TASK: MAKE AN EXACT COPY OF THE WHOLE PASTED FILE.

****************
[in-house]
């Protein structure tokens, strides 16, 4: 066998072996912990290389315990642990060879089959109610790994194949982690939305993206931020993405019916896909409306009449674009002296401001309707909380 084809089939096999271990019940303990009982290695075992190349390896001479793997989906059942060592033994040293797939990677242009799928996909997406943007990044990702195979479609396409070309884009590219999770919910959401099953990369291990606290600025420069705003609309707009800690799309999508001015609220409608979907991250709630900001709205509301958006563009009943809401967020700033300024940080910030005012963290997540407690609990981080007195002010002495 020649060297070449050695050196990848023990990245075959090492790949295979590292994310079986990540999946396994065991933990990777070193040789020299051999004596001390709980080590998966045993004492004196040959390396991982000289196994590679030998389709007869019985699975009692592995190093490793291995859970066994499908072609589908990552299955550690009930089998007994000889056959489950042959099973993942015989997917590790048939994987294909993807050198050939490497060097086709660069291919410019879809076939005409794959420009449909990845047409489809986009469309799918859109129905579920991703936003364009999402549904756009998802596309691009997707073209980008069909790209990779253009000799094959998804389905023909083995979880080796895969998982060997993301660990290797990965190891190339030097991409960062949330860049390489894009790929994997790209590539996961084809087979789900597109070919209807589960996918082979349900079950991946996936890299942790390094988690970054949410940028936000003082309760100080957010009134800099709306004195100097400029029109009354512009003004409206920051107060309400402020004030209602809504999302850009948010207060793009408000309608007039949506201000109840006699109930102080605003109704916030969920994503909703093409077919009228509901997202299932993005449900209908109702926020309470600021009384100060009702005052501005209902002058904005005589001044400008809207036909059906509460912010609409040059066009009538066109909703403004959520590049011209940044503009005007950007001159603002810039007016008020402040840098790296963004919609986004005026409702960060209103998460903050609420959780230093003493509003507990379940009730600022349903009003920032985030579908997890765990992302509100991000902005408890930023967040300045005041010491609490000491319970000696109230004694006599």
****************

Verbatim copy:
[in-house]
């Protein structure tokens, strides 16, 4: 066998072996912990290389315990642990060879089959109610790994194949982690939305993206931020993405019916896909409306009449674009002296401001309707909380 084809089939096999271990019940303990009982290695075992190349390896001479793997989906059942060592033994040293797939990677242009799928996909997406943007990044990702195979479609396409070309884009590219999770919910959401099953990369291990606290600025420069705003609309707009800690799309999508001015609220409608979907991250709630900001709205509301958006563009009943809401967020700033300024940080910030005012963290997540407690609990981080007195002010002495 020649060297070449050695050196990848023990990245075959090492790949295979590292994310079986990540999946396994065991933990990777070193040789020299051999004596001390709980080590998966045993004492004196040959390396991982000289196994590679030998389709007869019985699975009692592995190093490793291995859970066994499908072609589908990552299955550690009930089998007994000889056959489950042959099973993942015989997917590790048939994987294909993807050198050939490497060097086709660069291919410019879809076939005409794959420009449909990845047409489809986009469309799918859109129905579920991703936003364009999402549904756009998802596309691009997707073209980008069909790209990779253009000799094959998804389905023909083995979880080796895969998982060997993301660990290797990965190891190339030097991409960062949330860049390489894009790929994997790209590539996961084809087979789900597109070919209807589960996918082979349900079950991946996936890299942790390094988690970054949410940028936000003082309760100080957010009134800099709306004195100097400029029109009354512009003004409206920051107060309400402020004030209602809504999302850009948010207060793009408000309608007039949506201000109840006699109930102080605003109704916030969920994503909703093409077919009228509901997202299932993005449900209908109702926020309470600021009384100060009702005052501005209902002058904005005589001044400008809207036909059906509460912010609409040059066009009538066109909703403004959520590049011209940044503009005007950007001159603002810039007016008020402040840098790296963004919609986004005026409702960060209103998460903050609420959780230093003493509003507990379940009730600022349903009003920032985030579908997890765990992302509100991000902005408890930023967040300045005041010491609490000491319970000696109230004694006599």